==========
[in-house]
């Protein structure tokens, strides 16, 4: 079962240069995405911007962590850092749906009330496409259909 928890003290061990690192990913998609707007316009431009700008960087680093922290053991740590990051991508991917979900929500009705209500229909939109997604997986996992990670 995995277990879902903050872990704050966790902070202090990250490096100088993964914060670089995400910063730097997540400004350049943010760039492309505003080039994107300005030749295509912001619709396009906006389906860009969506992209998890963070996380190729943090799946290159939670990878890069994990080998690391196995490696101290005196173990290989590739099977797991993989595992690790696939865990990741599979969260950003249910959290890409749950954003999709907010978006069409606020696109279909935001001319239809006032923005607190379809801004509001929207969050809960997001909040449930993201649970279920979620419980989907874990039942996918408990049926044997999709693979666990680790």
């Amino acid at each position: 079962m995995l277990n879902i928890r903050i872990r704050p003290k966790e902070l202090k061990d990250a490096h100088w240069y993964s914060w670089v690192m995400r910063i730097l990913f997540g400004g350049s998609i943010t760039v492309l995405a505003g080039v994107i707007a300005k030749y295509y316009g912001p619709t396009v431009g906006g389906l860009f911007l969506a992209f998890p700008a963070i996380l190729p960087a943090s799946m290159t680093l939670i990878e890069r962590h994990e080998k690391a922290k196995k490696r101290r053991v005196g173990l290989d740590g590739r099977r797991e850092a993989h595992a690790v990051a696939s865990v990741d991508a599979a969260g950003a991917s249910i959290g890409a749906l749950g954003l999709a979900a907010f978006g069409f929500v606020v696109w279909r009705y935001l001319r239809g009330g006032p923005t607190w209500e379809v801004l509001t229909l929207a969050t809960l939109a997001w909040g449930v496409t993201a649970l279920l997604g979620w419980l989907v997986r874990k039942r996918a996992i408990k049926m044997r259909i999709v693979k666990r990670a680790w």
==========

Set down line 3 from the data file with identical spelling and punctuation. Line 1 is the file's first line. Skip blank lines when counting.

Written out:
């Amino acid at each position: 079962m995995l277990n879902i928890r903050i872990r704050p003290k966790e902070l202090k061990d990250a490096h100088w240069y993964s914060w670089v690192m995400r910063i730097l990913f997540g400004g350049s998609i943010t760039v492309l995405a505003g080039v994107i707007a300005k030749y295509y316009g912001p619709t396009v431009g906006g389906l860009f911007l969506a992209f998890p700008a963070i996380l190729p960087a943090s799946m290159t680093l939670i990878e890069r962590h994990e080998k690391a922290k196995k490696r101290r053991v005196g173990l290989d740590g590739r099977r797991e850092a993989h595992a690790v990051a696939s865990v990741d991508a599979a969260g950003a991917s249910i959290g890409a749906l749950g954003l999709a979900a907010f978006g069409f929500v606020v696109w279909r009705y935001l001319r239809g009330g006032p923005t607190w209500e379809v801004l509001t229909l929207a969050t809960l939109a997001w909040g449930v496409t993201a649970l279920l997604g979620w419980l989907v997986r874990k039942r996918a996992i408990k049926m044997r259909i999709v693979k666990r990670a680790w």